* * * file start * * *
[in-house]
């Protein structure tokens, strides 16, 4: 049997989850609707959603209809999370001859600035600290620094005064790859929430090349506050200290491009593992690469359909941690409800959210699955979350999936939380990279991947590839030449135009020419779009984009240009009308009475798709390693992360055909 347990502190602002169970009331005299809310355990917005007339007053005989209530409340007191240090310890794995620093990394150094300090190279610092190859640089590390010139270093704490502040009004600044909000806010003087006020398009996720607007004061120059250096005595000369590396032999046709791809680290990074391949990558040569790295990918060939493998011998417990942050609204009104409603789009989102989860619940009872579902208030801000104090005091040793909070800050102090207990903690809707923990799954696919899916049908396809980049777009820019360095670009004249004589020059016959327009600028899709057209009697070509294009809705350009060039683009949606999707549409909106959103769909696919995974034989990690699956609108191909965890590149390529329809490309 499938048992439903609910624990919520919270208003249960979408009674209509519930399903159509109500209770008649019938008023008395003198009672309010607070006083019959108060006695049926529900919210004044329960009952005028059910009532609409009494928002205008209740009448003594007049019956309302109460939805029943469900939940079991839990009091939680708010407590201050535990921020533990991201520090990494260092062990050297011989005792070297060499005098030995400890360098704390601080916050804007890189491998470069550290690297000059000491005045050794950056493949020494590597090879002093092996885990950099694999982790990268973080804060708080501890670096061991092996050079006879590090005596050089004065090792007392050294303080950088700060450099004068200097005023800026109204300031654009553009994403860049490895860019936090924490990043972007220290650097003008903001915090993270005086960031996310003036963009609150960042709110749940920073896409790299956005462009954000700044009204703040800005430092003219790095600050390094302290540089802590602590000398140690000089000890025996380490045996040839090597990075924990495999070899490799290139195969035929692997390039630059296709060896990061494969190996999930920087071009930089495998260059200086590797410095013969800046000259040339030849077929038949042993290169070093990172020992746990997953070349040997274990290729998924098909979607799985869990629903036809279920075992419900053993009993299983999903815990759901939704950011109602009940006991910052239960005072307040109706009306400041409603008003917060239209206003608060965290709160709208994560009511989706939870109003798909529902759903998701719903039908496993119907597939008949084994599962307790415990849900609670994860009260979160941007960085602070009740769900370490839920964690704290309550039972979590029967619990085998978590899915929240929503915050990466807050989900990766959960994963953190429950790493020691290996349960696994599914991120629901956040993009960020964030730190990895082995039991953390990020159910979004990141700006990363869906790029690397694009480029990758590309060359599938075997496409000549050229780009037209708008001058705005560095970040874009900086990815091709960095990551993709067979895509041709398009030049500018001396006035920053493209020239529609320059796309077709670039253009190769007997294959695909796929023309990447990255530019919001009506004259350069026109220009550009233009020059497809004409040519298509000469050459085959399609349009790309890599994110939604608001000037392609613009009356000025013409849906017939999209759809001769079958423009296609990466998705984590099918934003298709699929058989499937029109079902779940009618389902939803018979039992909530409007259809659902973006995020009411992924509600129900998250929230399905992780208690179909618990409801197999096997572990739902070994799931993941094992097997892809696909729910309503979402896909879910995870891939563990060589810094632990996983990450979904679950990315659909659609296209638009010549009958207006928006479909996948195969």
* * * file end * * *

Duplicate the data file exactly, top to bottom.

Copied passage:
[in-house]
């Protein structure tokens, strides 16, 4: 049997989850609707959603209809999370001859600035600290620094005064790859929430090349506050200290491009593992690469359909941690409800959210699955979350999936939380990279991947590839030449135009020419779009984009240009009308009475798709390693992360055909 347990502190602002169970009331005299809310355990917005007339007053005989209530409340007191240090310890794995620093990394150094300090190279610092190859640089590390010139270093704490502040009004600044909000806010003087006020398009996720607007004061120059250096005595000369590396032999046709791809680290990074391949990558040569790295990918060939493998011998417990942050609204009104409603789009989102989860619940009872579902208030801000104090005091040793909070800050102090207990903690809707923990799954696919899916049908396809980049777009820019360095670009004249004589020059016959327009600028899709057209009697070509294009809705350009060039683009949606999707549409909106959103769909696919995974034989990690699956609108191909965890590149390529329809490309 499938048992439903609910624990919520919270208003249960979408009674209509519930399903159509109500209770008649019938008023008395003198009672309010607070006083019959108060006695049926529900919210004044329960009952005028059910009532609409009494928002205008209740009448003594007049019956309302109460939805029943469900939940079991839990009091939680708010407590201050535990921020533990991201520090990494260092062990050297011989005792070297060499005098030995400890360098704390601080916050804007890189491998470069550290690297000059000491005045050794950056493949020494590597090879002093092996885990950099694999982790990268973080804060708080501890670096061991092996050079006879590090005596050089004065090792007392050294303080950088700060450099004068200097005023800026109204300031654009553009994403860049490895860019936090924490990043972007220290650097003008903001915090993270005086960031996310003036963009609150960042709110749940920073896409790299956005462009954000700044009204703040800005430092003219790095600050390094302290540089802590602590000398140690000089000890025996380490045996040839090597990075924990495999070899490799290139195969035929692997390039630059296709060896990061494969190996999930920087071009930089495998260059200086590797410095013969800046000259040339030849077929038949042993290169070093990172020992746990997953070349040997274990290729998924098909979607799985869990629903036809279920075992419900053993009993299983999903815990759901939704950011109602009940006991910052239960005072307040109706009306400041409603008003917060239209206003608060965290709160709208994560009511989706939870109003798909529902759903998701719903039908496993119907597939008949084994599962307790415990849900609670994860009260979160941007960085602070009740769900370490839920964690704290309550039972979590029967619990085998978590899915929240929503915050990466807050989900990766959960994963953190429950790493020691290996349960696994599914991120629901956040993009960020964030730190990895082995039991953390990020159910979004990141700006990363869906790029690397694009480029990758590309060359599938075997496409000549050229780009037209708008001058705005560095970040874009900086990815091709960095990551993709067979895509041709398009030049500018001396006035920053493209020239529609320059796309077709670039253009190769007997294959695909796929023309990447990255530019919001009506004259350069026109220009550009233009020059497809004409040519298509000469050459085959399609349009790309890599994110939604608001000037392609613009009356000025013409849906017939999209759809001769079958423009296609990466998705984590099918934003298709699929058989499937029109079902779940009618389902939803018979039992909530409007259809659902973006995020009411992924509600129900998250929230399905992780208690179909618990409801197999096997572990739902070994799931993941094992097997892809696909729910309503979402896909879910995870891939563990060589810094632990996983990450979904679950990315659909659609296209638009010549009958207006928006479909996948195969």